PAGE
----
Swine Health Information Center begins tackling disease risksSwine Health Information Center begins tackling disease risks
Center will develop international swine health information network to identify, prioritize high-risk pathogens worldwide.
July 16, 2015
Early reaction from pork producers and their veterinarians to the new Swine Health Information Center has been overwhelmingly positive, said Dr. Paul Sundberg, executive director of the center. He said producers are eager for the center to begin its work to help detect potential disease threats to their herds and to help avoid devastating losses from diseases.
Sundberg, a former practicing veterinarian and the former senior vice president for science and technology at the National Pork Board, has been working since July 1 to set up an office for the new organization and to arrange meetings with producers and others who have a stake in the health of the U.S swine herd.
The center will be located in Perry, Iowa, in office space leased from the American Association of Swine Veterinarians (AASV), one of many partners the center hopes to enlist to aid the effort, Sundberg said.
Another partner, the National Pork Board (NPB), has provided $15 million in Pork Checkoff funding over five years. Sundberg said that the center is an independent organization but that it will work closely with veterinarians, pork producers, swine genetics companies, animal-health product providers and organizations including the Pork Board, AASV, the National Pork Producers Council (NPPC), land-grant universities and the U.S. Department of Agriculture, among others.
"The center is in its infant stages, and we want make sure we aren't creating unrealistic expectations for our work," Sundberg said. "We are not going to prevent another disease such as PRRS, or circovirus, or porcine epidemic diarrhea (PEDV). What we can do is develop better diagnostic capabilities for earlier detection of high-risk pathogens and to provide data analysis to help producers and their veterinarians improve the management of the health risks for the pigs on their farms."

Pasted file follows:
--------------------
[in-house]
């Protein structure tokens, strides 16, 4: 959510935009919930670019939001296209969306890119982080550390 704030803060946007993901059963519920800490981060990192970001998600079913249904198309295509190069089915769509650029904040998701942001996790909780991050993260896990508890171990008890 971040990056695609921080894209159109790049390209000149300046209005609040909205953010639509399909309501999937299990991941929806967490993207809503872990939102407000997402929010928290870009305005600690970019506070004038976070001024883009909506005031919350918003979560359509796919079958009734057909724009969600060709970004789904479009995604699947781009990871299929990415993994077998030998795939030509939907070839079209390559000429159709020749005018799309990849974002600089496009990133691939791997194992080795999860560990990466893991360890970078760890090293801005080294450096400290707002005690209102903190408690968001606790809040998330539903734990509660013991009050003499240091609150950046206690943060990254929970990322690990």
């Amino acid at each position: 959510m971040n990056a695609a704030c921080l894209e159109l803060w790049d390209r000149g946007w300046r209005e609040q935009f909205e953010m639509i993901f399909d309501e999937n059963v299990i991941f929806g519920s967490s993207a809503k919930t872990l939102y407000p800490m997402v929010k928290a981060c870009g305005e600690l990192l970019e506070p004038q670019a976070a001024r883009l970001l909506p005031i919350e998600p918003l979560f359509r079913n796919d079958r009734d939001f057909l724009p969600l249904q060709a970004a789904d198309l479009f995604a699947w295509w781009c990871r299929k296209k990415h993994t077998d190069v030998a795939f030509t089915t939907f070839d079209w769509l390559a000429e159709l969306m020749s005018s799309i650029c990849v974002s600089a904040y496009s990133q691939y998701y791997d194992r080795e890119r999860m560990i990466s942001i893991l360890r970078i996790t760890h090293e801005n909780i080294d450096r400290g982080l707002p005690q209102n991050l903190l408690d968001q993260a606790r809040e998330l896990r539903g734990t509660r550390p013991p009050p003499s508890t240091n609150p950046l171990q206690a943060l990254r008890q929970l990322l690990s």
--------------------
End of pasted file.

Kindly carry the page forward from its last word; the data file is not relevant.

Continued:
Sundberg said another key role of the center will be to develop an international swine health information network to identify and prioritize high-risk pathogens worldwide. He said he will be meeting soon with veterinary schools that have contacts at universities in other countries to get ideas for forming the international network.
He said such a network could have been helpful in managing the swine industry's most recent devastating virus, PEDV. He said that in March of 2013 AASV identified PEDV as an international threat. "Everybody said it's a terrible thing and a good thing we didn't have it here. Then it showed up here in May.
"I think in a similar circumstance, SHIC will have a better heads-up from the international network, and a better ability to improve management of the disease after it gets here through improved diagnostics that will be formed from the network and through producer-to-producer communication and coordination. It can help us save a lot of pigs that otherwise could succumb to the disease."
Sundberg said he and the center’s board, made up of representatives of the National Pork Board, NPPC, AASV, plus at-large pork producers and leaders, are pleased by the early industry response and are eager to begin delivering results. The board president is Dr. Daryl Olsen of the Audubon-Manning Veterinary Clinic; the vice president is Dr. Howard Hill of Iowa Select Farms.
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